from Wiktionary, Creative Commons Attribution/Share-Alike License.

  • noun Plural form of mainyard.


Sorry, no etymologies found.


  • He would lay his mainyards aback and heave her to.

    Mr. Trunnell, Mate of the Ship "Pirate"

  • Then, as the ships swung down the tide, one sailor after another walked the hatches, climbed the shrouds, stood upon the mainyards to wave his friends a last farewell.

    The Common Reader

  • _Grosvenor_ stood steady, about a mile off, with her mainyards backed; and just as the fellow over the boat's bows caught hold of the swimmer's hair, the ensign was run up on board the ship and dipped three times.

    Great Sea Stories

  • A raft was made, and he was very unwillingly persuaded to trust his huge carcass upon it; he was then towed off with about thirty of the natives on the raft, attending him; the largest purchases and blocks were procured to hoist him in, the mainyards doubly secured, and the fall brought to the capstern.

    Olla Podrida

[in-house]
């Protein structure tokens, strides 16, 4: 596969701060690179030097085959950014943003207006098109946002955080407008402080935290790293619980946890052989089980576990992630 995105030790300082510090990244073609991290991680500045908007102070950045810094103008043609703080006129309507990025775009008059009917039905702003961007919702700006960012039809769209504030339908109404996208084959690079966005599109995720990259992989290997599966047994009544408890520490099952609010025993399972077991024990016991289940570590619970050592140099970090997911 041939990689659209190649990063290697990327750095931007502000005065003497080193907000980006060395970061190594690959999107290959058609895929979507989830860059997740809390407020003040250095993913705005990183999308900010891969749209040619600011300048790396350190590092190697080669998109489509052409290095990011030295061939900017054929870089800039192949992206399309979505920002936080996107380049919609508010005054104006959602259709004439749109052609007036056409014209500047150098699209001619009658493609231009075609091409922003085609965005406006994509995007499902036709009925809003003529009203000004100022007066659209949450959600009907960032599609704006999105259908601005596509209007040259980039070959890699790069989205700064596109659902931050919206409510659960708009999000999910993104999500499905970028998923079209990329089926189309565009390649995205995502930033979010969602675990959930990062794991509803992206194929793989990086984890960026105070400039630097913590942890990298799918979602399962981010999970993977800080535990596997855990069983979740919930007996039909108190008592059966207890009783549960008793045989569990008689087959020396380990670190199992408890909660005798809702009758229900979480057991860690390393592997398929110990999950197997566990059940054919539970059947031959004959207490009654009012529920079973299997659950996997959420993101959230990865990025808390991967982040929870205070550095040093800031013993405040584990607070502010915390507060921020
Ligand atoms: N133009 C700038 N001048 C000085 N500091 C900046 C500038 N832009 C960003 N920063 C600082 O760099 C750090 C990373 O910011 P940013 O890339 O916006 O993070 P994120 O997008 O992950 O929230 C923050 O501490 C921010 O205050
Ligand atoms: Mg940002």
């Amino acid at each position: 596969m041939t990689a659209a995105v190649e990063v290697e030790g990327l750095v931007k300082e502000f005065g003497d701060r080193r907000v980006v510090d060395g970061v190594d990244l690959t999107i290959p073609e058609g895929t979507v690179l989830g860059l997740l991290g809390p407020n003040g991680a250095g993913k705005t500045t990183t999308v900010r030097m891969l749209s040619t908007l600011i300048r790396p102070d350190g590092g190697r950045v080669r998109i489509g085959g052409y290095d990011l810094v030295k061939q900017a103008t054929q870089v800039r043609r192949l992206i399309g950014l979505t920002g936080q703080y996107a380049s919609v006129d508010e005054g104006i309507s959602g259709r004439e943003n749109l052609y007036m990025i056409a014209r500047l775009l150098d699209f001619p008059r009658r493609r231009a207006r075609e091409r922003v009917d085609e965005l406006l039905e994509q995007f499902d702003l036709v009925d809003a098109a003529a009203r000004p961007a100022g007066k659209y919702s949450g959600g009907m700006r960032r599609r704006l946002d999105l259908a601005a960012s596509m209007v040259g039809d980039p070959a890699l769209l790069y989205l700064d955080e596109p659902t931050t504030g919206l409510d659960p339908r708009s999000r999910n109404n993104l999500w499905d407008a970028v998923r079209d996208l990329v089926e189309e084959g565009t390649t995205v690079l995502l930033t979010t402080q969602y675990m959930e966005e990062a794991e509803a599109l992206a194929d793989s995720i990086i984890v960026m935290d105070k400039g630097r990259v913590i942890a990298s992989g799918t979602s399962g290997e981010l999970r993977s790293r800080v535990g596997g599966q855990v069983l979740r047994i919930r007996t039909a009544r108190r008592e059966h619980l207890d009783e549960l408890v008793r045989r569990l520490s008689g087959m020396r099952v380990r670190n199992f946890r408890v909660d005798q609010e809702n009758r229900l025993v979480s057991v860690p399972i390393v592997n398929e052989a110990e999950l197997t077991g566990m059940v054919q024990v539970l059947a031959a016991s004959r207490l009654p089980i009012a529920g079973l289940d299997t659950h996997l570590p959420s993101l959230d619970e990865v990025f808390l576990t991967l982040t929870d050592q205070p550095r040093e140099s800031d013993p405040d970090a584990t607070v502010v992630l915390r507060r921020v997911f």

• We had barely got away, however, before I detected light wreaths of smoke curling up between the masts of the distant ship; and at the same moment I observed that although her mainyards were still braced aback she seemed to be no longer hove-to, for, as I watched, her bows fell off until she was nearly before the wind, and she went drifting slowly away to leeward, sometimes heading in one direction and sometimes in another, yawing about all over the place, with a difference of fully four points on either side of the general direction in which she was driving.

    A Pirate of the Caribbees


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